The Basics of 3.5 GHz CBRS

This frequency exists halfway between the existing WiFi bands (2.4 GHz and 5 GHz) and is used right now by naval radar systems and for satellite ground communications. Importantly, it taps a 150-megahertz band of contiguous spectrum.

Under the previous administration, the Federal Communications Commission began studying the possibility of setting up new rules for making excess spectrum available to as wide a set of users as possible. The agency came up with a three-tier spectrum-sharing framework: "incumbent," "priority access license" (PAL) and "general authorized access" (GAA). A "spectrum access system" (SAS) would coordinate usage among those incumbent military and satellite users and the new "commercial" users.

As described by the trade association CBRS Alliance, the SAS is an "advanced, highly automated radio spectrum coordinator" within the CBRS band in charge of "protecting" the incumbent users from the new ones and "optimizing efficient use of the available spectrum in the band for all users." The 150 MHz of spectrum would be dynamically shared. According to the new FCC rules, at least 80 MHz of the spectrum would be made available for "general authorized access," but sometimes, where there are no incumbents or PAL users in an area, the entire 150 MHz would be opened up for use by GAA users.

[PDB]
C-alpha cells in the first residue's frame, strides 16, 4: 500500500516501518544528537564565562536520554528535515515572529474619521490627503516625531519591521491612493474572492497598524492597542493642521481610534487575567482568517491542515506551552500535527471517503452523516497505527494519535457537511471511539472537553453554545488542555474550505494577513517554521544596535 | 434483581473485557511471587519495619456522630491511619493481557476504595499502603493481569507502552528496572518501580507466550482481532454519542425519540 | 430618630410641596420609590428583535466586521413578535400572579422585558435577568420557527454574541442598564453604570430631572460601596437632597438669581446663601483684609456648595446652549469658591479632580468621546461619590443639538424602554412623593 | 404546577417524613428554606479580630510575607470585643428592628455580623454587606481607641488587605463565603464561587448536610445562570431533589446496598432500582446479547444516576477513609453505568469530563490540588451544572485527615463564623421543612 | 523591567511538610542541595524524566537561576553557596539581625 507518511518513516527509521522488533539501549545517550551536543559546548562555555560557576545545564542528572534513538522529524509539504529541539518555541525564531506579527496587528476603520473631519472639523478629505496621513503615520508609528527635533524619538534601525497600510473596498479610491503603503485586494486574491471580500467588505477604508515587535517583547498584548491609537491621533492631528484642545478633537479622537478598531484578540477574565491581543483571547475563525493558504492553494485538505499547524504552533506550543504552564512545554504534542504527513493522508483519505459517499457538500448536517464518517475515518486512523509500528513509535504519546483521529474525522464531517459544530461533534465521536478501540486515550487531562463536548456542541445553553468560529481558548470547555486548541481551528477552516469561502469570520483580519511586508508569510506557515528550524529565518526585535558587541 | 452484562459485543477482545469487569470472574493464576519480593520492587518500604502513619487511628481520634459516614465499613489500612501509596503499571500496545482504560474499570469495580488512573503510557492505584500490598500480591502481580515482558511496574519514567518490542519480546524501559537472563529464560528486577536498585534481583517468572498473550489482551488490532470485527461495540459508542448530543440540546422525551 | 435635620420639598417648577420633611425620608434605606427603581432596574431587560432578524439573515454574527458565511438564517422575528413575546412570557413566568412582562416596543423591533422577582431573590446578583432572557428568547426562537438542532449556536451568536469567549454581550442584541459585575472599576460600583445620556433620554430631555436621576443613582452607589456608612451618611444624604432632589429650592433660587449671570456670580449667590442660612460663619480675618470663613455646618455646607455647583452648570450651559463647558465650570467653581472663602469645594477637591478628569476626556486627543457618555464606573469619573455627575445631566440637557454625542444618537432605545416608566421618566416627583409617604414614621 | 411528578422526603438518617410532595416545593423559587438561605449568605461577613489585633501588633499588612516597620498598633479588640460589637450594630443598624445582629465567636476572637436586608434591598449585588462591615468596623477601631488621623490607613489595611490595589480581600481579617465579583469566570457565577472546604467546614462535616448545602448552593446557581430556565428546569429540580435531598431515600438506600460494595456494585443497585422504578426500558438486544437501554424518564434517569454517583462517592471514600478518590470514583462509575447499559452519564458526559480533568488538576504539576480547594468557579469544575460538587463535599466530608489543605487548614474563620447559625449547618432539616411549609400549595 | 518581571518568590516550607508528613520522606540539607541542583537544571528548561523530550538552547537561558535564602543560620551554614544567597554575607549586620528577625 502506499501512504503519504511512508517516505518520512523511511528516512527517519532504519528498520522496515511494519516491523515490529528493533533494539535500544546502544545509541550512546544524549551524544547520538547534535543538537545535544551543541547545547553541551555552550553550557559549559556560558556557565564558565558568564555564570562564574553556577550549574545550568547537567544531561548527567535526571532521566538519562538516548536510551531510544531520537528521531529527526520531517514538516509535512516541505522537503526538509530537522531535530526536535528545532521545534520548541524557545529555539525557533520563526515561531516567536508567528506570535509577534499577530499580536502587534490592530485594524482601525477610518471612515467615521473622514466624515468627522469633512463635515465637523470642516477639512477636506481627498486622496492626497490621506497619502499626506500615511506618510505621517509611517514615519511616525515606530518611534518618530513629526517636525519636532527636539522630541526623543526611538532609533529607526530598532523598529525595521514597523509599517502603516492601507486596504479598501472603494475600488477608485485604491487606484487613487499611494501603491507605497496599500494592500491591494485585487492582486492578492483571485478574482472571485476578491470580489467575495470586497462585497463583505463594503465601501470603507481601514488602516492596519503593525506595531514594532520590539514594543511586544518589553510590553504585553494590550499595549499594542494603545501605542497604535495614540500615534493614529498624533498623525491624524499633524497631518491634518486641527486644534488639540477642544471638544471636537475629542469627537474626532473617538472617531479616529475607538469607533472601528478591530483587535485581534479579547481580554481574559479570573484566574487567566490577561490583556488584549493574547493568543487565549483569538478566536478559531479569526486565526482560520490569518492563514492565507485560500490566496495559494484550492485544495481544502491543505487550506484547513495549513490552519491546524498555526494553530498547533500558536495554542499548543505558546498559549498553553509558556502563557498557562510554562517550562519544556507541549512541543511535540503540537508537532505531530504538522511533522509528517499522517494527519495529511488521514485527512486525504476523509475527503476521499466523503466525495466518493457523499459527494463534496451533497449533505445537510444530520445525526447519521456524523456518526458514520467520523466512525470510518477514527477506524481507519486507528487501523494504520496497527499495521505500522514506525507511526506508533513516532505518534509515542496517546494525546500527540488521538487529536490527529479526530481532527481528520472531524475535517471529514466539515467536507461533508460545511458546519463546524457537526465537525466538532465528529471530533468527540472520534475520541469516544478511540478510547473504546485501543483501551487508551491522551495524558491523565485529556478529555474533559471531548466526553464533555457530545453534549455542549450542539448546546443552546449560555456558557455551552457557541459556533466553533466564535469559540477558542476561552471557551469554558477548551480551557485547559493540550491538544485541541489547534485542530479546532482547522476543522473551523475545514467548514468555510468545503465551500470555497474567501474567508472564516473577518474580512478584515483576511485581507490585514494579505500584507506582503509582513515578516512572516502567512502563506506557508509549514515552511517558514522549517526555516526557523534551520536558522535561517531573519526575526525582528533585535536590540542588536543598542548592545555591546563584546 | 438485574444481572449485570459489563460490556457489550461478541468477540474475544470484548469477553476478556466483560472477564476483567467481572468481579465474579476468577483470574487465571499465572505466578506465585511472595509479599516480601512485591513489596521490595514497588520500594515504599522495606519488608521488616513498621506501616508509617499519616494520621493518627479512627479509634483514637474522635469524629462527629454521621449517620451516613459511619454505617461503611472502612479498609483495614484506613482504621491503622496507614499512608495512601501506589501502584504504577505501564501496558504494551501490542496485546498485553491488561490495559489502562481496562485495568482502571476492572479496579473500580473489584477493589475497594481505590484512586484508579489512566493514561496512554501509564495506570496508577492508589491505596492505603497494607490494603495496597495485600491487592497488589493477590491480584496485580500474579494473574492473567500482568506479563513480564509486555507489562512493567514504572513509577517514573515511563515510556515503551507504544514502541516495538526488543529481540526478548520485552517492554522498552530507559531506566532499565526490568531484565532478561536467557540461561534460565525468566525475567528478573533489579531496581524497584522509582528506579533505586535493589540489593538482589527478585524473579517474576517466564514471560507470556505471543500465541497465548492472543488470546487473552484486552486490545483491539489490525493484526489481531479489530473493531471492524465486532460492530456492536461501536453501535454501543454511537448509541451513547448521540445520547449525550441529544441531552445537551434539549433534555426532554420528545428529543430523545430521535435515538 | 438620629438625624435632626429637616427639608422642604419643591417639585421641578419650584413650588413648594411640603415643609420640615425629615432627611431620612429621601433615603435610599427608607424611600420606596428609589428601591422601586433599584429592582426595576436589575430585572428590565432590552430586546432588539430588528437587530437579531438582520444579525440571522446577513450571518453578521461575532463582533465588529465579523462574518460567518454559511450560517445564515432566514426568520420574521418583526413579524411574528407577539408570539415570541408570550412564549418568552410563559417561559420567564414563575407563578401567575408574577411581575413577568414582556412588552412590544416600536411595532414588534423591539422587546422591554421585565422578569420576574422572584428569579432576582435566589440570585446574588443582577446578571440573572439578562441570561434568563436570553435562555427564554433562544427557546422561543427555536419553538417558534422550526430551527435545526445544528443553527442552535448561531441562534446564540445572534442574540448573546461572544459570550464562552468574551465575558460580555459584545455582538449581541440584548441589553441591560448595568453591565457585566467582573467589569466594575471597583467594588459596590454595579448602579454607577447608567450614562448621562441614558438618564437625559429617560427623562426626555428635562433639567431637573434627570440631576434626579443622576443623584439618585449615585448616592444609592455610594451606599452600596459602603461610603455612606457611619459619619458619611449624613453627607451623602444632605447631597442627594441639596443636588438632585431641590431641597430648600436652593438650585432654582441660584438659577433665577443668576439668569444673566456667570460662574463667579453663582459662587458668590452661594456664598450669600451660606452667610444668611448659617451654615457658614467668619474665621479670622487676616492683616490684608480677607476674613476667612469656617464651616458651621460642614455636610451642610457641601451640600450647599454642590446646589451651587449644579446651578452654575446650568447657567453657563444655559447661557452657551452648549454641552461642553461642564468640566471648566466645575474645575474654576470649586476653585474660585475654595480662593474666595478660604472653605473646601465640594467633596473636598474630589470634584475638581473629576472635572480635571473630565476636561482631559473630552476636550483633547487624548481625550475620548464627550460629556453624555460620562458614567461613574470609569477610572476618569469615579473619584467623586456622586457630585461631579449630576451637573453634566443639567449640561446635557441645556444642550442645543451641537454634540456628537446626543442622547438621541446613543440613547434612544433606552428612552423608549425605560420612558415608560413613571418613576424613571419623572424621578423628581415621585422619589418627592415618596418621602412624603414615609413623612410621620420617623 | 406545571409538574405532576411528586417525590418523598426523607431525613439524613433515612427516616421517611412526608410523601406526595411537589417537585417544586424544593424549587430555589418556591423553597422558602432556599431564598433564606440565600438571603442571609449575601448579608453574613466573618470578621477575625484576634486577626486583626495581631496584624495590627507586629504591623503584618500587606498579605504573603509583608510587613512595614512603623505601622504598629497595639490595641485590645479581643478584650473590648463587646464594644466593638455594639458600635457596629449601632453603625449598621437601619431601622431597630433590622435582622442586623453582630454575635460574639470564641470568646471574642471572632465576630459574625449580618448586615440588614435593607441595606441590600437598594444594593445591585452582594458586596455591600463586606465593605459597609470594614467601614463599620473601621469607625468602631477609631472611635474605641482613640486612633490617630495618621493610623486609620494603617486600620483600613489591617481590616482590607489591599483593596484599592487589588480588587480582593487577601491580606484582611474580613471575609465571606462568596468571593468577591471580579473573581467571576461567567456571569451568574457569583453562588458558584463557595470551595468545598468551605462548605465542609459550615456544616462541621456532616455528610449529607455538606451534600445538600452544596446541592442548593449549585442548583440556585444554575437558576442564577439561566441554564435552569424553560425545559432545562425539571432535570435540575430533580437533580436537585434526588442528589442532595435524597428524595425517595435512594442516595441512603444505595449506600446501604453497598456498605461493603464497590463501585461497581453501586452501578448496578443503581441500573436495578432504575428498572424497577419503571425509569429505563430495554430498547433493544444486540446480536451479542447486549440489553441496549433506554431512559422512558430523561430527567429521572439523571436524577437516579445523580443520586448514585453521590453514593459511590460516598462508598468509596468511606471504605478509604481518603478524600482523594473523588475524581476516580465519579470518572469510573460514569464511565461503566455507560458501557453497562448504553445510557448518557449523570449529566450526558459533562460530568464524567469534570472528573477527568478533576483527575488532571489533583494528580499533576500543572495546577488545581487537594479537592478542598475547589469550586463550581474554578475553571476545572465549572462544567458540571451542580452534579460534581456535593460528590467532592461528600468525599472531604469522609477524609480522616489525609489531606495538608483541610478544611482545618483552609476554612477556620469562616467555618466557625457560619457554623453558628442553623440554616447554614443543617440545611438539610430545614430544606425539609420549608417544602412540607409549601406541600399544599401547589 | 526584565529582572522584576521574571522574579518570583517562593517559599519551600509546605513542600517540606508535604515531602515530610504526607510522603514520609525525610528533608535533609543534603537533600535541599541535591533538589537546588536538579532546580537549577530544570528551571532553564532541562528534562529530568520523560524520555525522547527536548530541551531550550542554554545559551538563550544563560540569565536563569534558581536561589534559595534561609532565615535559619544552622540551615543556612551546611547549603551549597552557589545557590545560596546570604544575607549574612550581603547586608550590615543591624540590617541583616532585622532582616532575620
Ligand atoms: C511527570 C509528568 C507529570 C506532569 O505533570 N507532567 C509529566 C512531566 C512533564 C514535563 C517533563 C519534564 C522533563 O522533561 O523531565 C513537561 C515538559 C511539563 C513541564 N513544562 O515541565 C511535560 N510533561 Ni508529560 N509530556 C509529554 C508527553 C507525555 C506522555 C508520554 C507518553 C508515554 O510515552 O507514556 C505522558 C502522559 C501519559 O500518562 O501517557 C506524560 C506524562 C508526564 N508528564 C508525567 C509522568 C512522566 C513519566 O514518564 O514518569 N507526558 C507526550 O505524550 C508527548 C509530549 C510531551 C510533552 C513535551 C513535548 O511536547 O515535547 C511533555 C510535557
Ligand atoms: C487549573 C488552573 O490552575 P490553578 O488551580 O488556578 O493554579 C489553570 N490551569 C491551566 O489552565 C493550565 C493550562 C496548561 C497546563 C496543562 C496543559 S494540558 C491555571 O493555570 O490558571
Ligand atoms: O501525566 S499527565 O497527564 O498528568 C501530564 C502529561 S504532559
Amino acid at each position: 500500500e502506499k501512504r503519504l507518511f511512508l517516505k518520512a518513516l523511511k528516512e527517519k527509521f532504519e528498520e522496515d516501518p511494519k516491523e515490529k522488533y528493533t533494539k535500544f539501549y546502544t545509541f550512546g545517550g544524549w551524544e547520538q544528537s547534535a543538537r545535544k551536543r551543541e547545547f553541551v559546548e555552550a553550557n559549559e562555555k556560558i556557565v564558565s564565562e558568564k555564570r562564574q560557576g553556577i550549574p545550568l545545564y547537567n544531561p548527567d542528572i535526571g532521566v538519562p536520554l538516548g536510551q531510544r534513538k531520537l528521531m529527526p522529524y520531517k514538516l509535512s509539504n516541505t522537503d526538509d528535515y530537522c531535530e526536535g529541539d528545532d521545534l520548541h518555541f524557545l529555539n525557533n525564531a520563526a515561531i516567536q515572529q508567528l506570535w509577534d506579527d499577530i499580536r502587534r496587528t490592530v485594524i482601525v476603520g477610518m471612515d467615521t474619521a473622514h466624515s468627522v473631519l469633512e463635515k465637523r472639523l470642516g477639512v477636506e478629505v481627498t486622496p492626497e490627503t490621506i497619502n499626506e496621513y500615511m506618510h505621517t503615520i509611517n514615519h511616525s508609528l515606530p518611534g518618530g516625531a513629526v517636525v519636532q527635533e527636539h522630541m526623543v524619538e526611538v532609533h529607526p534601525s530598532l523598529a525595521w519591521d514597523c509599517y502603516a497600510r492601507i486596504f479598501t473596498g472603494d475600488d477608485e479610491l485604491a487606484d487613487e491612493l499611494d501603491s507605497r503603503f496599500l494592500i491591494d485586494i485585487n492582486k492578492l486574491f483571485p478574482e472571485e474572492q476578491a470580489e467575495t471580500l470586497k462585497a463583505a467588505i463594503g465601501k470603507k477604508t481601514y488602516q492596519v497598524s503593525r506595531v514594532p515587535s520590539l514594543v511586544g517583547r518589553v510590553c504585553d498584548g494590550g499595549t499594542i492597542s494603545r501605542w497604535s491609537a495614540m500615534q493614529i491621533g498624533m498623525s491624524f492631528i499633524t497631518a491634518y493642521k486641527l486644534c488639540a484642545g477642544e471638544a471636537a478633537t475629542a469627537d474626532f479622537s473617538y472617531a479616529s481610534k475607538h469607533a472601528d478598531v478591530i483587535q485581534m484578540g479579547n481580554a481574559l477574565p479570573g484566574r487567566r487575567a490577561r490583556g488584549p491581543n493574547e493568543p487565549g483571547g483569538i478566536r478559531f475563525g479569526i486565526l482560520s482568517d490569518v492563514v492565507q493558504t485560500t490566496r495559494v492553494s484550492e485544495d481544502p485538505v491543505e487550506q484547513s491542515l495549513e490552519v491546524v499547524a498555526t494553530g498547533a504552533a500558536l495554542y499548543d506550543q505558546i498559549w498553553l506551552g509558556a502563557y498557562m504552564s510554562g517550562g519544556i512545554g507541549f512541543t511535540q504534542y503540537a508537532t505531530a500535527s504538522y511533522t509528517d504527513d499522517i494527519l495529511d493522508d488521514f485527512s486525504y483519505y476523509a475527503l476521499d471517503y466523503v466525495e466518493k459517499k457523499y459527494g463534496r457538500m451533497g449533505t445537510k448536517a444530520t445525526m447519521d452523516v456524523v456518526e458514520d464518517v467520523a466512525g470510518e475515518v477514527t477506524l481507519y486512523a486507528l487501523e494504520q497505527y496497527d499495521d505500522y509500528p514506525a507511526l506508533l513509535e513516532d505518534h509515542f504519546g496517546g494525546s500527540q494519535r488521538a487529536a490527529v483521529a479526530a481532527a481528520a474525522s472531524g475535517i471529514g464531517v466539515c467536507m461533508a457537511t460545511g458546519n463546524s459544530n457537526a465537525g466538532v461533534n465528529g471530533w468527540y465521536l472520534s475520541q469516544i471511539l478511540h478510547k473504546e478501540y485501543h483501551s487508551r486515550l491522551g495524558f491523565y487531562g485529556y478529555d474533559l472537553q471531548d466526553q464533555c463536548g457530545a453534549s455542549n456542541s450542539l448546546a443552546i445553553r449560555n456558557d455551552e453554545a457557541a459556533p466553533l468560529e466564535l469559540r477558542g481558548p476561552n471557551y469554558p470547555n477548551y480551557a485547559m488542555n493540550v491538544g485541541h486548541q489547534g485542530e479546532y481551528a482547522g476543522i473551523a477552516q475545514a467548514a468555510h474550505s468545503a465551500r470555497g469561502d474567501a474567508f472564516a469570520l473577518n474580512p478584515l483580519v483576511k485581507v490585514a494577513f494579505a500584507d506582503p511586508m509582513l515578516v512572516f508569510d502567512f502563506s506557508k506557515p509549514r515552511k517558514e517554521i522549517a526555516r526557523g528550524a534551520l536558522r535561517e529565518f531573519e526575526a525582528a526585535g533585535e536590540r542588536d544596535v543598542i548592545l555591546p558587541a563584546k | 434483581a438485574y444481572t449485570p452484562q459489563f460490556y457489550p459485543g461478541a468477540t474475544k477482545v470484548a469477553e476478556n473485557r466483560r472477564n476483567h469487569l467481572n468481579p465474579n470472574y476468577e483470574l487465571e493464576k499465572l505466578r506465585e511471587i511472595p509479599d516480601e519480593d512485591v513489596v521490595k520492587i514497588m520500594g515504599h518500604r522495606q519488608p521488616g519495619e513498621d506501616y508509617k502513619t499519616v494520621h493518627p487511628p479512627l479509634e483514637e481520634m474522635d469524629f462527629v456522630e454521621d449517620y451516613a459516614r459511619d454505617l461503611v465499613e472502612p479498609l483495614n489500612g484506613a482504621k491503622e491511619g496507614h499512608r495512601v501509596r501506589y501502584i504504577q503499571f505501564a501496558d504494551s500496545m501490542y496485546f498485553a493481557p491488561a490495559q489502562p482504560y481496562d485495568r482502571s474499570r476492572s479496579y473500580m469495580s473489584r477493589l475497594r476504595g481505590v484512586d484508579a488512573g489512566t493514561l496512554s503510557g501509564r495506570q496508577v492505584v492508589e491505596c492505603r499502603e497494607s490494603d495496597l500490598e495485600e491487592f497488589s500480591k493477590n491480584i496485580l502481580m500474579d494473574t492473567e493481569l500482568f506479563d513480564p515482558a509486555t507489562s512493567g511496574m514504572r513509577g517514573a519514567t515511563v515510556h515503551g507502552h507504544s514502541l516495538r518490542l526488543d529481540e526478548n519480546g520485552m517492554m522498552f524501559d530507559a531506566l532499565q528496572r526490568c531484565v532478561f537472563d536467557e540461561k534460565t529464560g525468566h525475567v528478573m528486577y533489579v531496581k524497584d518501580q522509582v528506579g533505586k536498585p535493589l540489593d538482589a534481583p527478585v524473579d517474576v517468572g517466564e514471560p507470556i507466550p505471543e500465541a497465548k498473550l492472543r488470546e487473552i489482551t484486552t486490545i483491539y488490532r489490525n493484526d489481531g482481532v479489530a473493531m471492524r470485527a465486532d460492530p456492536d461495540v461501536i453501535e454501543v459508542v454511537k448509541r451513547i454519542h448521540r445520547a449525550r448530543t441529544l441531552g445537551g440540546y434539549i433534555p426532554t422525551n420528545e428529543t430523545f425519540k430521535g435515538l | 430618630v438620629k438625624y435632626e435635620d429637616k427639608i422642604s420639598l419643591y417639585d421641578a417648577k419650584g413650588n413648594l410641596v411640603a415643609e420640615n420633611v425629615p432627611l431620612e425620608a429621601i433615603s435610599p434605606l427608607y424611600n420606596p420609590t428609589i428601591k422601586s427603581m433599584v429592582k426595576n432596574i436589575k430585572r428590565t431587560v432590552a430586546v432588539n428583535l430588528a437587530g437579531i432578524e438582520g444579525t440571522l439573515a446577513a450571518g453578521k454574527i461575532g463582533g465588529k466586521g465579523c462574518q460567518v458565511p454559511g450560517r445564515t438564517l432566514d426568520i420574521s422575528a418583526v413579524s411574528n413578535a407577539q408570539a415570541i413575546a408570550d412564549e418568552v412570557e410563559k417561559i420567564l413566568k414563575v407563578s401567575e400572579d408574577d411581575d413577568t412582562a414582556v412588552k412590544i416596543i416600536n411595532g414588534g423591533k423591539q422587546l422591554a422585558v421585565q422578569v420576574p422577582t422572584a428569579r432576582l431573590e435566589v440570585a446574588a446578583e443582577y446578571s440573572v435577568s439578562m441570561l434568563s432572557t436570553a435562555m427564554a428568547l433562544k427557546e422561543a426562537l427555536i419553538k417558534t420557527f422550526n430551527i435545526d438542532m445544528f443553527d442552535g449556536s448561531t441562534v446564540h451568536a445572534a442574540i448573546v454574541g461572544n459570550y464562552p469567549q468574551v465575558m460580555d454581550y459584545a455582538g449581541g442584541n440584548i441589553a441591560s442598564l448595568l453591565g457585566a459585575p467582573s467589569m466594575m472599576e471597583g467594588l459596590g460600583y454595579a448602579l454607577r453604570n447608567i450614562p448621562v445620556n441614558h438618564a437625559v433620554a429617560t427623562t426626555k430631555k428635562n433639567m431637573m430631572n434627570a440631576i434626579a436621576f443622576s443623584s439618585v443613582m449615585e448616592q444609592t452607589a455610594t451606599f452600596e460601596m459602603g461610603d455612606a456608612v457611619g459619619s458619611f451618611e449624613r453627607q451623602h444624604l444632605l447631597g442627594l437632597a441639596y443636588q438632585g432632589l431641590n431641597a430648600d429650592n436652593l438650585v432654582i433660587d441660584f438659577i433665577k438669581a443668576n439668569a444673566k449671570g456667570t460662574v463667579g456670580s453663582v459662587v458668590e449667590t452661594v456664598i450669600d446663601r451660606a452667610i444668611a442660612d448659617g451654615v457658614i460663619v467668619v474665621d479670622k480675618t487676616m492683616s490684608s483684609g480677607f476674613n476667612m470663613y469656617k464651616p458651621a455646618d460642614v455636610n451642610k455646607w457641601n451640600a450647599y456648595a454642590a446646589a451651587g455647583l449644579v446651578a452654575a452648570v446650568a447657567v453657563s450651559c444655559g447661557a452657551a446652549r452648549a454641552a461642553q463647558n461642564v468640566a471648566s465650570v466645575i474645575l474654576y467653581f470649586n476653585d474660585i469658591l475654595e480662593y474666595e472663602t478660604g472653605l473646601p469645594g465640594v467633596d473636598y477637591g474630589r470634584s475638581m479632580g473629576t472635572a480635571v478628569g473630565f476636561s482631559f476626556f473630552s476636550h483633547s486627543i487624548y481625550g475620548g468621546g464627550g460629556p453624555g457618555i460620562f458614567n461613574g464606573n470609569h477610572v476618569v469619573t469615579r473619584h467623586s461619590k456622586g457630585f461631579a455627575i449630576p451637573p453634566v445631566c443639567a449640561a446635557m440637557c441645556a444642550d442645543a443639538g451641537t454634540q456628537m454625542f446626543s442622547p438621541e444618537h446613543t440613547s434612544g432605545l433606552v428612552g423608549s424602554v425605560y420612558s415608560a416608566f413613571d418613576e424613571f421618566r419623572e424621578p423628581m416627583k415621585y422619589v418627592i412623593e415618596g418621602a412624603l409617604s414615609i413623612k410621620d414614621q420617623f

Although the incumbents take priority over everything else in the spectrum, there's a "struggle afoot," said Perry, regarding the PALs. "Historically, the PALs were going to cover a fairly small area and be for a three-year duration. This means that non-traditional users like higher ed could economically purchase a PAL and reserve some spectrum for their specific users." Now, however, there's a big move by the mobile operators to pressure the FCC to structure PALs like their regular cellular spectrum leases — with big areas and 10-year-plus terms. "This move," he warned, "would essentially just turn the PALs over to the cell carriers and that spectrum would look like cellular spectrum today — proprietary and expensive."